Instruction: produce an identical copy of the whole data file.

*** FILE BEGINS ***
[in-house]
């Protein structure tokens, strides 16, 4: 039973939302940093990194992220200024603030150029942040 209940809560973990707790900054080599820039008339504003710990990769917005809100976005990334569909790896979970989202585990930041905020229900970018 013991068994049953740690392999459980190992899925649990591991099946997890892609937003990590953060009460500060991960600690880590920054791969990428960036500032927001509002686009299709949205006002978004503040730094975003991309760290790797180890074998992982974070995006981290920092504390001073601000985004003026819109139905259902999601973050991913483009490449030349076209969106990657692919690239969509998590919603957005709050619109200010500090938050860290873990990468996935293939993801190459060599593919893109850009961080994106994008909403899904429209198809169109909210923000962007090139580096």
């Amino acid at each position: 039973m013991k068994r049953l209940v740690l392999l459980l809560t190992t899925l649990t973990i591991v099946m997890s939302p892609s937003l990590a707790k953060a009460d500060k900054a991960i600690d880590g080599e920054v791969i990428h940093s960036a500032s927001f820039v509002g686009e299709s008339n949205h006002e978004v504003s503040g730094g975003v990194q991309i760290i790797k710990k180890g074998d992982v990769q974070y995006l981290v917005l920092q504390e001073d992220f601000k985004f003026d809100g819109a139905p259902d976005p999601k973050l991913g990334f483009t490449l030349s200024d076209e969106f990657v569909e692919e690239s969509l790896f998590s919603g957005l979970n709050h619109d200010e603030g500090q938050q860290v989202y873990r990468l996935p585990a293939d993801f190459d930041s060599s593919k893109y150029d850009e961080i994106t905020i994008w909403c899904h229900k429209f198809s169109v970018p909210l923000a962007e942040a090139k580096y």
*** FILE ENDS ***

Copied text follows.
[in-house]
């Protein structure tokens, strides 16, 4: 039973939302940093990194992220200024603030150029942040 209940809560973990707790900054080599820039008339504003710990990769917005809100976005990334569909790896979970989202585990930041905020229900970018 013991068994049953740690392999459980190992899925649990591991099946997890892609937003990590953060009460500060991960600690880590920054791969990428960036500032927001509002686009299709949205006002978004503040730094975003991309760290790797180890074998992982974070995006981290920092504390001073601000985004003026819109139905259902999601973050991913483009490449030349076209969106990657692919690239969509998590919603957005709050619109200010500090938050860290873990990468996935293939993801190459060599593919893109850009961080994106994008909403899904429209198809169109909210923000962007090139580096």
């Amino acid at each position: 039973m013991k068994r049953l209940v740690l392999l459980l809560t190992t899925l649990t973990i591991v099946m997890s939302p892609s937003l990590a707790k953060a009460d500060k900054a991960i600690d880590g080599e920054v791969i990428h940093s960036a500032s927001f820039v509002g686009e299709s008339n949205h006002e978004v504003s503040g730094g975003v990194q991309i760290i790797k710990k180890g074998d992982v990769q974070y995006l981290v917005l920092q504390e001073d992220f601000k985004f003026d809100g819109a139905p259902d976005p999601k973050l991913g990334f483009t490449l030349s200024d076209e969106f990657v569909e692919e690239s969509l790896f998590s919603g957005l979970n709050h619109d200010e603030g500090q938050q860290v989202y873990r990468l996935p585990a293939d993801f190459d930041s060599s593919k893109y150029d850009e961080i994106t905020i994008w909403c899904h229900k429209f198809s169109v970018p909210l923000a962007e942040a090139k580096y």